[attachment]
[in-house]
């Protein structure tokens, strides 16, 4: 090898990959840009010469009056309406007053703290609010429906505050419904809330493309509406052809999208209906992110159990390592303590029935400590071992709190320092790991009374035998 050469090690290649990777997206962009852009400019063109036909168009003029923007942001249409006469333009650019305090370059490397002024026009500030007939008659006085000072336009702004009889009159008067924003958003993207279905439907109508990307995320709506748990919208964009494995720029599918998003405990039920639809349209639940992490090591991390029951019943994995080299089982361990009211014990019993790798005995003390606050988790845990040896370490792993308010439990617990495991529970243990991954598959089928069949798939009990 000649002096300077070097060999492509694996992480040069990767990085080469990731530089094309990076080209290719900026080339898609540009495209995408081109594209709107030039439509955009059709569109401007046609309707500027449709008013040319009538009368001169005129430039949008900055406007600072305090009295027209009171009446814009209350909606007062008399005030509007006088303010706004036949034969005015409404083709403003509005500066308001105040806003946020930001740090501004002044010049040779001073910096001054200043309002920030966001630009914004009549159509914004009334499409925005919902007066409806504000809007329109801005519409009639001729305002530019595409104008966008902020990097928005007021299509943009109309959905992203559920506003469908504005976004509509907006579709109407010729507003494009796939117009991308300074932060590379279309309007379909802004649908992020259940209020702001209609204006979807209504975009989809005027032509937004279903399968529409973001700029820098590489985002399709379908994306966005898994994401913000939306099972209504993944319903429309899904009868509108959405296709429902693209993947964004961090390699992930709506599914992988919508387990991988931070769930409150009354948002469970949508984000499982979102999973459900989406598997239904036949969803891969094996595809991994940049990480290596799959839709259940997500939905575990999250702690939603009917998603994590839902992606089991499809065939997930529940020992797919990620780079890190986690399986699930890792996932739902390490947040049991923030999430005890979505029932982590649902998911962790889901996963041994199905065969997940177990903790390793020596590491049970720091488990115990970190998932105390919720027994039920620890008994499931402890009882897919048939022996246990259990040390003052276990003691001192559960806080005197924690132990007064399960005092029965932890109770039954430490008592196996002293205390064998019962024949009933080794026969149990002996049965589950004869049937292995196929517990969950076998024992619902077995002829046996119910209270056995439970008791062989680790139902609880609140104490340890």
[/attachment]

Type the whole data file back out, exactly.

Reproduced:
[in-house]
């Protein structure tokens, strides 16, 4: 090898990959840009010469009056309406007053703290609010429906505050419904809330493309509406052809999208209906992110159990390592303590029935400590071992709190320092790991009374035998 050469090690290649990777997206962009852009400019063109036909168009003029923007942001249409006469333009650019305090370059490397002024026009500030007939008659006085000072336009702004009889009159008067924003958003993207279905439907109508990307995320709506748990919208964009494995720029599918998003405990039920639809349209639940992490090591991390029951019943994995080299089982361990009211014990019993790798005995003390606050988790845990040896370490792993308010439990617990495991529970243990991954598959089928069949798939009990 000649002096300077070097060999492509694996992480040069990767990085080469990731530089094309990076080209290719900026080339898609540009495209995408081109594209709107030039439509955009059709569109401007046609309707500027449709008013040319009538009368001169005129430039949008900055406007600072305090009295027209009171009446814009209350909606007062008399005030509007006088303010706004036949034969005015409404083709403003509005500066308001105040806003946020930001740090501004002044010049040779001073910096001054200043309002920030966001630009914004009549159509914004009334499409925005919902007066409806504000809007329109801005519409009639001729305002530019595409104008966008902020990097928005007021299509943009109309959905992203559920506003469908504005976004509509907006579709109407010729507003494009796939117009991308300074932060590379279309309007379909802004649908992020259940209020702001209609204006979807209504975009989809005027032509937004279903399968529409973001700029820098590489985002399709379908994306966005898994994401913000939306099972209504993944319903429309899904009868509108959405296709429902693209993947964004961090390699992930709506599914992988919508387990991988931070769930409150009354948002469970949508984000499982979102999973459900989406598997239904036949969803891969094996595809991994940049990480290596799959839709259940997500939905575990999250702690939603009917998603994590839902992606089991499809065939997930529940020992797919990620780079890190986690399986699930890792996932739902390490947040049991923030999430005890979505029932982590649902998911962790889901996963041994199905065969997940177990903790390793020596590491049970720091488990115990970190998932105390919720027994039920620890008994499931402890009882897919048939022996246990259990040390003052276990003691001192559960806080005197924690132990007064399960005092029965932890109770039954430490008592196996002293205390064998019962024949009933080794026969149990002996049965589950004869049937292995196929517990969950076998024992619902077995002829046996119910209270056995439970008791062989680790139902609880609140104490340890």